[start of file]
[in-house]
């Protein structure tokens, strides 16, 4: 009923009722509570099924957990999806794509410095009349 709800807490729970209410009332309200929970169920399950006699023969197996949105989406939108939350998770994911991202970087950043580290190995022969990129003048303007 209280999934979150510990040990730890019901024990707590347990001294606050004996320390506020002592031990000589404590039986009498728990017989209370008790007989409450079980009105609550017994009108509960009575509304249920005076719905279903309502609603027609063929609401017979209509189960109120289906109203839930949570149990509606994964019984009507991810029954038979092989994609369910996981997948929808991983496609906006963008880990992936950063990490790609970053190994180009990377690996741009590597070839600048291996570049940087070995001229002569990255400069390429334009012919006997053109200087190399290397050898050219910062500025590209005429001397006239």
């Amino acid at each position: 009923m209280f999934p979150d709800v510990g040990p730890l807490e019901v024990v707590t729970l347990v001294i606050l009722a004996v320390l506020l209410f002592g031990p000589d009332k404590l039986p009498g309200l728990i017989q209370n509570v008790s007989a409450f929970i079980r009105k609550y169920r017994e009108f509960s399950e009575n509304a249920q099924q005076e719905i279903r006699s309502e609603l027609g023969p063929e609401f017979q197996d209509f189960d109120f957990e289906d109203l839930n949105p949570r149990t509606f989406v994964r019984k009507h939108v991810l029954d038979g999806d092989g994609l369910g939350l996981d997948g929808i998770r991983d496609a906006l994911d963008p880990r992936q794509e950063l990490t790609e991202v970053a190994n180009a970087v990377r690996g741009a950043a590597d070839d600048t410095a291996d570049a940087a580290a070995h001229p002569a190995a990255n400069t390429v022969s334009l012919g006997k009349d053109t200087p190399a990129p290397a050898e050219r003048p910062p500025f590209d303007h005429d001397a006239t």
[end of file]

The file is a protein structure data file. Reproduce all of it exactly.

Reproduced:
[in-house]
């Protein structure tokens, strides 16, 4: 009923009722509570099924957990999806794509410095009349 709800807490729970209410009332309200929970169920399950006699023969197996949105989406939108939350998770994911991202970087950043580290190995022969990129003048303007 209280999934979150510990040990730890019901024990707590347990001294606050004996320390506020002592031990000589404590039986009498728990017989209370008790007989409450079980009105609550017994009108509960009575509304249920005076719905279903309502609603027609063929609401017979209509189960109120289906109203839930949570149990509606994964019984009507991810029954038979092989994609369910996981997948929808991983496609906006963008880990992936950063990490790609970053190994180009990377690996741009590597070839600048291996570049940087070995001229002569990255400069390429334009012919006997053109200087190399290397050898050219910062500025590209005429001397006239």
């Amino acid at each position: 009923m209280f999934p979150d709800v510990g040990p730890l807490e019901v024990v707590t729970l347990v001294i606050l009722a004996v320390l506020l209410f002592g031990p000589d009332k404590l039986p009498g309200l728990i017989q209370n509570v008790s007989a409450f929970i079980r009105k609550y169920r017994e009108f509960s399950e009575n509304a249920q099924q005076e719905i279903r006699s309502e609603l027609g023969p063929e609401f017979q197996d209509f189960d109120f957990e289906d109203l839930n949105p949570r149990t509606f989406v994964r019984k009507h939108v991810l029954d038979g999806d092989g994609l369910g939350l996981d997948g929808i998770r991983d496609a906006l994911d963008p880990r992936q794509e950063l990490t790609e991202v970053a190994n180009a970087v990377r690996g741009a950043a590597d070839d600048t410095a291996d570049a940087a580290a070995h001229p002569a190995a990255n400069t390429v022969s334009l012919g006997k009349d053109t200087p190399a990129p290397a050898e050219r003048p910062p500025f590209d303007h005429d001397a006239t």